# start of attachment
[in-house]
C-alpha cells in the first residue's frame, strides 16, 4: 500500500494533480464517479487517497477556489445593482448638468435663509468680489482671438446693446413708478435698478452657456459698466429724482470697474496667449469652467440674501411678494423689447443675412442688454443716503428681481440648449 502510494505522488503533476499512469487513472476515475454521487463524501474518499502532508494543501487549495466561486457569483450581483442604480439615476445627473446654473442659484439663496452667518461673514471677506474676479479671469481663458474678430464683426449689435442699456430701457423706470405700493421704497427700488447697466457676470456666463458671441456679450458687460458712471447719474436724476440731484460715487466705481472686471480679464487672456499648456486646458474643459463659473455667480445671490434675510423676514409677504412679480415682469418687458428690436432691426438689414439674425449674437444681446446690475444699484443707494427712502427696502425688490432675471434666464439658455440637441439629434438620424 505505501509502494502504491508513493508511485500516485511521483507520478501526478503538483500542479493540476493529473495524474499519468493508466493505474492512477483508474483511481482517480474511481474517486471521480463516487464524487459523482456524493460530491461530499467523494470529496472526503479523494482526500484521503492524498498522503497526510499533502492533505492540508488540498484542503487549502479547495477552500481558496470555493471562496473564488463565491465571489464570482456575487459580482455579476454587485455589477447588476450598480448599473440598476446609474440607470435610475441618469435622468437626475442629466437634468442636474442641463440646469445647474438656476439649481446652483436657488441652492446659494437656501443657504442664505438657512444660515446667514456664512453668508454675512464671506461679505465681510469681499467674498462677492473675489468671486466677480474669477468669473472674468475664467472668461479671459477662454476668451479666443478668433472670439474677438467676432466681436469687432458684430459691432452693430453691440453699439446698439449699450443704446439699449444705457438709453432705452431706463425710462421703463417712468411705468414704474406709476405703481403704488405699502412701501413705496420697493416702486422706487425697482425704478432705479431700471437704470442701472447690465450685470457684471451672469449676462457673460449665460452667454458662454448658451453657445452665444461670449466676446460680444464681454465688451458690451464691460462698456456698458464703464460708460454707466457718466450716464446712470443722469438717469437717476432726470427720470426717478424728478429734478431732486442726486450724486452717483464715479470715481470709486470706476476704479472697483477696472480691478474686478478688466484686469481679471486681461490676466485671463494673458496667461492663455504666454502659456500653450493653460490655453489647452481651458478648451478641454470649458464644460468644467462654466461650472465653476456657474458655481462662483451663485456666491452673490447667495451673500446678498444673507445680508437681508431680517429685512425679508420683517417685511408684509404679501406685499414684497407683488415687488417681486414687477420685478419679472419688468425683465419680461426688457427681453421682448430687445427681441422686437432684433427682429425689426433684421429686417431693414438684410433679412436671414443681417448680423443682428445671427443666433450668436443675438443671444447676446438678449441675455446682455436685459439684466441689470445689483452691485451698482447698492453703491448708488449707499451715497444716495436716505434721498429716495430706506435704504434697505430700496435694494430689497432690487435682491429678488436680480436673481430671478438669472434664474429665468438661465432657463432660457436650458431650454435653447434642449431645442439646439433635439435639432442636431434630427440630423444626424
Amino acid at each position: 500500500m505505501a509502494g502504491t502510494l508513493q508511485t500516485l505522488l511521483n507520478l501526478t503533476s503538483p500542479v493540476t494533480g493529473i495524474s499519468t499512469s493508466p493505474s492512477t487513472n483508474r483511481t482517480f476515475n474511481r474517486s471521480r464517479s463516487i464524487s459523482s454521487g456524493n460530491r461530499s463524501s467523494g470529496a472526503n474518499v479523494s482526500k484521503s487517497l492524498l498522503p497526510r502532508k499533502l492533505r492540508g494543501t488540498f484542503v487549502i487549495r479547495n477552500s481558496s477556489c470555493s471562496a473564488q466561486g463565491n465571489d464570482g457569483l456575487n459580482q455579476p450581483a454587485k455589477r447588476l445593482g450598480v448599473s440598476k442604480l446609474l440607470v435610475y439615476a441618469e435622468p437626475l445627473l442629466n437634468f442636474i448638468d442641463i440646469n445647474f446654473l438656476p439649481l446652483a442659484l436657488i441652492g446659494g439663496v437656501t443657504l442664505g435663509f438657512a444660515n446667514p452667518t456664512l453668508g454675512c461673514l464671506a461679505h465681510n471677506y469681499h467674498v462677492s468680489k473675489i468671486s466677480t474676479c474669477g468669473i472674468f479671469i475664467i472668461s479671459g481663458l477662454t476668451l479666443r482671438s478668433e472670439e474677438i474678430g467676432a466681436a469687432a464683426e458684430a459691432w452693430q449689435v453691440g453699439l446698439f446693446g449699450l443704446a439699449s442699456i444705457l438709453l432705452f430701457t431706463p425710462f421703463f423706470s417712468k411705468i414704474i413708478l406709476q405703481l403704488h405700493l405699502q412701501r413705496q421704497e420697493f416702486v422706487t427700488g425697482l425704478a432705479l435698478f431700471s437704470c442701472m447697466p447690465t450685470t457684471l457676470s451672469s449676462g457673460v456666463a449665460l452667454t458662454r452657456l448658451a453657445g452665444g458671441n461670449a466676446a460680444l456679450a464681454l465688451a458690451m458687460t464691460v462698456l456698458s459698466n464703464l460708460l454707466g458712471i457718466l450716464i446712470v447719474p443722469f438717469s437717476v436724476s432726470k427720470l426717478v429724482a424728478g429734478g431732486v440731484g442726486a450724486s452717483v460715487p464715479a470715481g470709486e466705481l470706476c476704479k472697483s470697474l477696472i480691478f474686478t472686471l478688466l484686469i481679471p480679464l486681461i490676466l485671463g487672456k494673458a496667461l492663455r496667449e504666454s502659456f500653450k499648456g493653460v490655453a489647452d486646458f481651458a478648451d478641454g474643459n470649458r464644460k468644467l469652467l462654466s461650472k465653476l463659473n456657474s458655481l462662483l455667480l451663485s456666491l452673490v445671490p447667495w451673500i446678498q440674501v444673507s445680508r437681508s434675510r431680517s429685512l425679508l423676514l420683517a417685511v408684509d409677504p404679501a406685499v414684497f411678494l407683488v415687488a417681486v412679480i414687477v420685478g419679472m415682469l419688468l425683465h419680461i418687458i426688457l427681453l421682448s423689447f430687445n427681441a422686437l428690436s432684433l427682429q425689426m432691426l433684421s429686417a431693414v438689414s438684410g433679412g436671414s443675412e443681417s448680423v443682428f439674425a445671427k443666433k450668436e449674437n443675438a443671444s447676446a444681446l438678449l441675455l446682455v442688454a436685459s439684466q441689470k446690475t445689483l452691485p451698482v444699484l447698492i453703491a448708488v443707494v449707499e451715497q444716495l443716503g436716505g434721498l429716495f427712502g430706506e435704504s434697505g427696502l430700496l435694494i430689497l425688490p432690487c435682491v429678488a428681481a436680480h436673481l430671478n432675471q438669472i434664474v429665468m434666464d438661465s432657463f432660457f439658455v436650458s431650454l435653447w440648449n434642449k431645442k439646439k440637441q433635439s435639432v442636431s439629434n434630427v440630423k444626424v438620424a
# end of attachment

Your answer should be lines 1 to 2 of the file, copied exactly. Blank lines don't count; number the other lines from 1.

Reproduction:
[in-house]
C-alpha cells in the first residue's frame, strides 16, 4: 500500500494533480464517479487517497477556489445593482448638468435663509468680489482671438446693446413708478435698478452657456459698466429724482470697474496667449469652467440674501411678494423689447443675412442688454443716503428681481440648449 502510494505522488503533476499512469487513472476515475454521487463524501474518499502532508494543501487549495466561486457569483450581483442604480439615476445627473446654473442659484439663496452667518461673514471677506474676479479671469481663458474678430464683426449689435442699456430701457423706470405700493421704497427700488447697466457676470456666463458671441456679450458687460458712471447719474436724476440731484460715487466705481472686471480679464487672456499648456486646458474643459463659473455667480445671490434675510423676514409677504412679480415682469418687458428690436432691426438689414439674425449674437444681446446690475444699484443707494427712502427696502425688490432675471434666464439658455440637441439629434438620424 505505501509502494502504491508513493508511485500516485511521483507520478501526478503538483500542479493540476493529473495524474499519468493508466493505474492512477483508474483511481482517480474511481474517486471521480463516487464524487459523482456524493460530491461530499467523494470529496472526503479523494482526500484521503492524498498522503497526510499533502492533505492540508488540498484542503487549502479547495477552500481558496470555493471562496473564488463565491465571489464570482456575487459580482455579476454587485455589477447588476450598480448599473440598476446609474440607470435610475441618469435622468437626475442629466437634468442636474442641463440646469445647474438656476439649481446652483436657488441652492446659494437656501443657504442664505438657512444660515446667514456664512453668508454675512464671506461679505465681510469681499467674498462677492473675489468671486466677480474669477468669473472674468475664467472668461479671459477662454476668451479666443478668433472670439474677438467676432466681436469687432458684430459691432452693430453691440453699439446698439449699450443704446439699449444705457438709453432705452431706463425710462421703463417712468411705468414704474406709476405703481403704488405699502412701501413705496420697493416702486422706487425697482425704478432705479431700471437704470442701472447690465450685470457684471451672469449676462457673460449665460452667454458662454448658451453657445452665444461670449466676446460680444464681454465688451458690451464691460462698456456698458464703464460708460454707466457718466450716464446712470443722469438717469437717476432726470427720470426717478424728478429734478431732486442726486450724486452717483464715479470715481470709486470706476476704479472697483477696472480691478474686478478688466484686469481679471486681461490676466485671463494673458496667461492663455504666454502659456500653450493653460490655453489647452481651458478648451478641454470649458464644460468644467462654466461650472465653476456657474458655481462662483451663485456666491452673490447667495451673500446678498444673507445680508437681508431680517429685512425679508420683517417685511408684509404679501406685499414684497407683488415687488417681486414687477420685478419679472419688468425683465419680461426688457427681453421682448430687445427681441422686437432684433427682429425689426433684421429686417431693414438684410433679412436671414443681417448680423443682428445671427443666433450668436443675438443671444447676446438678449441675455446682455436685459439684466441689470445689483452691485451698482447698492453703491448708488449707499451715497444716495436716505434721498429716495430706506435704504434697505430700496435694494430689497432690487435682491429678488436680480436673481430671478438669472434664474429665468438661465432657463432660457436650458431650454435653447434642449431645442439646439433635439435639432442636431434630427440630423444626424